Crossover volume is where injection molding makes better financial sense than 3D printing. By spreading the cost of an injection mold across a high volume of parts, you reduce the mold’s per-unit cost and more quickly amortize the cost of tooling. Consider these general guidelines.

  • Standard parts have a crossover volume that’s usually in the low thousands. 
  • Small, high-precision parts have a higher crossover volume because their molds require more complex machining operations. This volume can be in the tens of thousands.
  • Large parts also have higher crossover volumes than standard parts. That’s because the mold requires more metal and longer machining times.  

Timing matters, too. If you need quick parts for an initial run, waiting weeks for a metal injection mold doesn’t make sense. For a product launch, you’ll need to know when molding can begin. If cost rather than speed is a limiting factor, urethane casting could be a better option since the tooling is significantly less expensive and can support runs up to 500 pieces. You could also use a “soft” injection mold that’s made from aluminum or even a non-metal material and that lasts for a limited number of cycles. 

image of a mold used for injection molding
A mold like this can take months to make and cost thousands of dollars.

If you need low-cost parts across a high volume of identical units, however, there’s no substitute for injection molding with hard tooling. To determine if you’re really ready to make the move from 3D printing, gather these numbers to find out when you’ll see a return on investment (ROI).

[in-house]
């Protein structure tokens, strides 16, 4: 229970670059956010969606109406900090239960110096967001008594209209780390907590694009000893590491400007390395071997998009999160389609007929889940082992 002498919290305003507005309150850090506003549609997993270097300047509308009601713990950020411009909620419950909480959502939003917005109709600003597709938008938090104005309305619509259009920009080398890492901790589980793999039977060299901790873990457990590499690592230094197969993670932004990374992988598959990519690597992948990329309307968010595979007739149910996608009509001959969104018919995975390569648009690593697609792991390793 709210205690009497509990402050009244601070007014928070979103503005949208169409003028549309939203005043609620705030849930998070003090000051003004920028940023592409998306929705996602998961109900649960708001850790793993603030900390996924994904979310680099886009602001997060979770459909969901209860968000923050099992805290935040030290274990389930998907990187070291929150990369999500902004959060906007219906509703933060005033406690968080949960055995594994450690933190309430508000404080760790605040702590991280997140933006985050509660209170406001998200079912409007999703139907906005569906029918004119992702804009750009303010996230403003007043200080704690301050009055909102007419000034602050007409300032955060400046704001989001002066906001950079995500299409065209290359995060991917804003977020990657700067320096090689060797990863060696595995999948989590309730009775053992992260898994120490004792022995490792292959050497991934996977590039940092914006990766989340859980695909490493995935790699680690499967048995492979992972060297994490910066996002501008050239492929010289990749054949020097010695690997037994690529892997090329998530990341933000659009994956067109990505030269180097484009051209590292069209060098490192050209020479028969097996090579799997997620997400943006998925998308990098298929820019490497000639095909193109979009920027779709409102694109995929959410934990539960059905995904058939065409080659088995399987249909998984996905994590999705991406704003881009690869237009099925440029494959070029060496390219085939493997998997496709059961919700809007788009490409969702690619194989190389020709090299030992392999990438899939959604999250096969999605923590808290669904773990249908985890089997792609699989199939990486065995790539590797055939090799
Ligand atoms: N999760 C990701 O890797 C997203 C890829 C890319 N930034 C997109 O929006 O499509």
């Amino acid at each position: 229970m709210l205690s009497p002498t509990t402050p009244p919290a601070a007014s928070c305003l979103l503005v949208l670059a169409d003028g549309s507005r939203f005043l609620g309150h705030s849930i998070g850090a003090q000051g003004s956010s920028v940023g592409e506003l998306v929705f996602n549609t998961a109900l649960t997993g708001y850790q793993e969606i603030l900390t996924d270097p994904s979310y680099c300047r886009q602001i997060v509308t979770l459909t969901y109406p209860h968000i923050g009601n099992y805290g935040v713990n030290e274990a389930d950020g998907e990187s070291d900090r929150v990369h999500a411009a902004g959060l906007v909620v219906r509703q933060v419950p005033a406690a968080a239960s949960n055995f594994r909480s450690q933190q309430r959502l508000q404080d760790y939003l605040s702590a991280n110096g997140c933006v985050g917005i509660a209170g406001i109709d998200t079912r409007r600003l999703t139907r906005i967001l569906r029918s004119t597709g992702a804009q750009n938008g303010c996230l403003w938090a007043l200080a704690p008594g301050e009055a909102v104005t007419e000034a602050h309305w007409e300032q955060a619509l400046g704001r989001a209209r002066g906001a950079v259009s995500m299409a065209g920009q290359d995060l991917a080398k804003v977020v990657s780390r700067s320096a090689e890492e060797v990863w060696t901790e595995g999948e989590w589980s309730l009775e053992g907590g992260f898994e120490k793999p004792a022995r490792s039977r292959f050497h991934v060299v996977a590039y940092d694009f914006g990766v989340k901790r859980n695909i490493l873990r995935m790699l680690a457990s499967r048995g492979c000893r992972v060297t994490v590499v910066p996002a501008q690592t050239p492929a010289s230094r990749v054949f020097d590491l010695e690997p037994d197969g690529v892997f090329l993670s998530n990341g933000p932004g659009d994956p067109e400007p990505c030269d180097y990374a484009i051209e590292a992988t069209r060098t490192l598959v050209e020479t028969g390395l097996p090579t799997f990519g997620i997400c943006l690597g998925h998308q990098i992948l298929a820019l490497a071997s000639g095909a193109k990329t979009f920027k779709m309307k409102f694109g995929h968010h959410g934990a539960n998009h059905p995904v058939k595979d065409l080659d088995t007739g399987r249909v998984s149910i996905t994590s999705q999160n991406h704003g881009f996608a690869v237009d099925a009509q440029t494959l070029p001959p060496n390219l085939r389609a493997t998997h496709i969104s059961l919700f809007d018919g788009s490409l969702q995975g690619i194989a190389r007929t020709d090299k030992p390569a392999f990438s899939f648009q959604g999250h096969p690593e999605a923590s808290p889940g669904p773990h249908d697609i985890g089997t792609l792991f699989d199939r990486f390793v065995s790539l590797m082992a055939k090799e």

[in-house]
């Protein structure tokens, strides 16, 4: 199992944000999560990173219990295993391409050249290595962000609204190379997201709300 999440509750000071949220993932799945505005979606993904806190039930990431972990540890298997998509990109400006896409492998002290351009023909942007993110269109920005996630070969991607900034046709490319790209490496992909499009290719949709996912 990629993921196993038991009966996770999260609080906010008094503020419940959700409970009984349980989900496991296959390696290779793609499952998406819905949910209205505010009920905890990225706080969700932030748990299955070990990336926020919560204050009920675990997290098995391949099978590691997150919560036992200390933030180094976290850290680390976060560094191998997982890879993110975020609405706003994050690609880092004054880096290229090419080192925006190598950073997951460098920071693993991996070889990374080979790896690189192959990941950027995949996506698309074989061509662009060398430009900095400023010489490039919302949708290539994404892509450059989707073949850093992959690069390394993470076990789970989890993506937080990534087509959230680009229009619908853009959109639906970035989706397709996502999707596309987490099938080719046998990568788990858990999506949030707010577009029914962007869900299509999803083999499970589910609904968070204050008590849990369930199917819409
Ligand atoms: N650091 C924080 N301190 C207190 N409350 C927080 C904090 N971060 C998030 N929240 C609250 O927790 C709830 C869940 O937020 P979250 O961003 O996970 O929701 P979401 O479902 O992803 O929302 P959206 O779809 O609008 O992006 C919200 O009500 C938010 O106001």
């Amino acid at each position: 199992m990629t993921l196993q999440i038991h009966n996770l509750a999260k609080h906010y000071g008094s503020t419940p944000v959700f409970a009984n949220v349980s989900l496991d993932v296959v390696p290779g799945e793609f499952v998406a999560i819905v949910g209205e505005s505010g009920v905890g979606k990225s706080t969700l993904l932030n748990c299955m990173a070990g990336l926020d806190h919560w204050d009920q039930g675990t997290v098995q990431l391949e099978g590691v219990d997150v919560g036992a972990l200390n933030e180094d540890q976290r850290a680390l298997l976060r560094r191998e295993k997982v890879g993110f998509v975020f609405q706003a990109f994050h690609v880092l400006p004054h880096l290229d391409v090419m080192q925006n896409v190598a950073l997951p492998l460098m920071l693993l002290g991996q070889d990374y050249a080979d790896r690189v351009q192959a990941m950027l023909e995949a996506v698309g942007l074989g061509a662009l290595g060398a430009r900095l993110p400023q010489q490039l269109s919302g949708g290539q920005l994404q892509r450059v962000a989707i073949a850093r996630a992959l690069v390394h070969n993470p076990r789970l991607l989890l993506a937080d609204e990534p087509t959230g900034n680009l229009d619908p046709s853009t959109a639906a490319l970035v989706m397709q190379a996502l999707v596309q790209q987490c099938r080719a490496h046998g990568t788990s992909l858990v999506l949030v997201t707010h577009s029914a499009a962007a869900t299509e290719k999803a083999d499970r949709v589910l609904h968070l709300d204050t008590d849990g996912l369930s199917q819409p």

• Total Required Quantity: The number of parts you’ll need for the duration of the project.
  • Initial Order Quantity: The number of parts in your first order.
  • Annual Order Quantity: The number of parts you’ll need in a given year. For multi-year projects, this number may increase or decrease over time.  

Dividing the cost of the mold by the total required quantity gives you the per-unit cost. But how long will it take to produce all of these parts, and will it take years to achieve ROI? 

Is Your 3D Printed Part Ready for Injection Molding? 

Hopefully after reading this article, you can determine your readiness for moving from 3D printing to injection molding. Economics usually drive this decision, but part designers and engineers also steer this process with part designs that are optimized for injection molding. If you’re ready for an instant injection molding quote, create an account with us to upload your designs. To get more engineering content in your inbox once a month, subscribe our newsletter below!